President Reuven Rivlin recently visited an area in the Jordan Valley known as the “Land of the Monasteries” and the Qasr al-Yahud baptismal site together with the heads of the churches in Israel.
“The Land of the Monasteries” along the Jordan River was abandoned for 50 years after the Six-Day War, but a recent Israeli project cleared most of the area of land mines and made it accessible to pilgrims.
Over the last three years, the president has promoted the project in order to increase the number of tourists who come to the area and to develop the sites for visitors from around the world. From the baptismal site and southwards, one can find churches, chapels and monasteries dedicated to the site which according to Christian tradition, John the Baptist baptized Jesus and his disciples.
The mine-clearing is expected to be concluded by the end of this year.
The IDF’s Coordinator of Government Activities in the Territories (COGAT) Maj-Gen Kamil Abu-Rokon noted that the area was “one of the most special places in Judea and Samaria. Here, we see the values of the State of Israel – freedom of religion and freedom of worship for all.”
The Civil Administration is in daily contact with representatives of the various churches, discussing how to maintain and improve the fabric of life in the area. Some 750,000 tourists from around the world have visited the baptismal site and the ‘Land of the Monasteries’ in the past year, bringing significant economic benefit to the residents of the area.
“We are determined to carry on working together, even in days like these, for stability and security across Judea and Samaria,” Abu-Rokon added.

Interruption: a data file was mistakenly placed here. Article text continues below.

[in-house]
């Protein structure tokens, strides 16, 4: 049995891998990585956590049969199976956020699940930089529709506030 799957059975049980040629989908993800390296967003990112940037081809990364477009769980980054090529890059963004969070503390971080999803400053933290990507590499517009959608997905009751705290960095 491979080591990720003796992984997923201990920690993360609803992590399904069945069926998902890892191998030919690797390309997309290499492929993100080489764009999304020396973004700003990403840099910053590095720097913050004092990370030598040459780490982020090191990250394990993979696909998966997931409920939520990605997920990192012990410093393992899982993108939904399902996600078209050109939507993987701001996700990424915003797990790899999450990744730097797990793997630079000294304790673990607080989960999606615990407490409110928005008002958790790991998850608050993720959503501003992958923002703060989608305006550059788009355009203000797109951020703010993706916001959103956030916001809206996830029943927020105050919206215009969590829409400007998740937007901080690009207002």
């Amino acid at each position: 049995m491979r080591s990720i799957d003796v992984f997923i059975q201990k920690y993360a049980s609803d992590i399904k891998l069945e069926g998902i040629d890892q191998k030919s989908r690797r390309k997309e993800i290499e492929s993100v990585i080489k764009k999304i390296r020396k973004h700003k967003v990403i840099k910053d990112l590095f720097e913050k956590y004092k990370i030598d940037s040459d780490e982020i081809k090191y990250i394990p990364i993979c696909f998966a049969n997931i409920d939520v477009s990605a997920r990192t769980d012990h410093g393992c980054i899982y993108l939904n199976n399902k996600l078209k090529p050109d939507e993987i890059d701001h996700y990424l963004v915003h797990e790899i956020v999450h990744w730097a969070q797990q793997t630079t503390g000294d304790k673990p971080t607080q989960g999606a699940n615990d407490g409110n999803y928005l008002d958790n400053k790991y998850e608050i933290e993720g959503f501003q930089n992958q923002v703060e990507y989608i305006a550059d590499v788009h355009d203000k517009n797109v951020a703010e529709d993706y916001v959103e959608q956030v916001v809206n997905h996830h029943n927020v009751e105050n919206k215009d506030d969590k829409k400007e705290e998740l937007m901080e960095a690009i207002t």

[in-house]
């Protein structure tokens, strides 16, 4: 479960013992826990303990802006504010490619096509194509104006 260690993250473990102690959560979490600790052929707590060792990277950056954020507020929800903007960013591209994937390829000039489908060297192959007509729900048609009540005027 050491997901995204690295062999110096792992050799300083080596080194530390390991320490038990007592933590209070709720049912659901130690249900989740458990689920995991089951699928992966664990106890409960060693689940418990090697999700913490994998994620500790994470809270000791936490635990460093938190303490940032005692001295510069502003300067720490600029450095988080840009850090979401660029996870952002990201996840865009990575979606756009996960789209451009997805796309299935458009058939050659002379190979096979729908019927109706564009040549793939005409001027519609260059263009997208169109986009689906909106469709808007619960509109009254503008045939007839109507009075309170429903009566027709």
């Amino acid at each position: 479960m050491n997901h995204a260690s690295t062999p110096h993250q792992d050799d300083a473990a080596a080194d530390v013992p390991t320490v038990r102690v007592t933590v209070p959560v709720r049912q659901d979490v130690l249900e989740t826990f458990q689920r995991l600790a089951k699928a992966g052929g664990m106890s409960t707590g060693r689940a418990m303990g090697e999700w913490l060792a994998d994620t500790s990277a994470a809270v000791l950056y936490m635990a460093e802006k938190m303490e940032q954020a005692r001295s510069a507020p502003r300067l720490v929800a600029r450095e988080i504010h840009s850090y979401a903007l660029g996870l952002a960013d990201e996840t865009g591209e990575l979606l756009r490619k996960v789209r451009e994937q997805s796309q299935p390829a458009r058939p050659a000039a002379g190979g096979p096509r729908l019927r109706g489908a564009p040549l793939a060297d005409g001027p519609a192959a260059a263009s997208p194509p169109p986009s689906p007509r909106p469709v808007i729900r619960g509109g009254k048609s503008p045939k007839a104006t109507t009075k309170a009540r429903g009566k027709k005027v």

Israel’s Deep Commitment to Religious Freedom
In his remarks, Rivlin stated that “the ‘Land of the Monasteries’ is a place of prayer and holiness. A place of pilgrims from afar who come to be closer to God. But it is also a place that has been injured and broken by war in the past. We are now investing large amounts to restore the site and to return the monasteries to their churches so that Christian pilgrims and other people of faith from around the world can come and visit once again.”
He underscored that “this is part of Israel’s deep commitment to religious freedom. Unfortunately, for centuries those who ruled the Holy Land did not allow peoples of all faiths to access their holy places. Under Israeli sovereignty, people once again enjoy freedom of religion and worship. The fact that we are all investing in this project is not just an expression of our belief in God, but also an expression of our belief in humanity and in each other.”
“Developing this site will be an important step in building bridges between peoples and religions and will allow the vision of co-existence to become a reality,” he added.
In conclusion, he stressed, “As Jerusalemite and the son of Jerusalemites, I can say that there is no substitute for coming here, to the Holy Land, for living here, and for walking and breathing the land of the Bible. Every Christian can walk the route from Jerusalem to Nazareth via Jericho and, if he wants to, can bathe in the waters of the Jordan and feel for himself how the Bible comes to life.”
Written by Aryeh Savir/TPS | Photo by Mark Neiman/GPO
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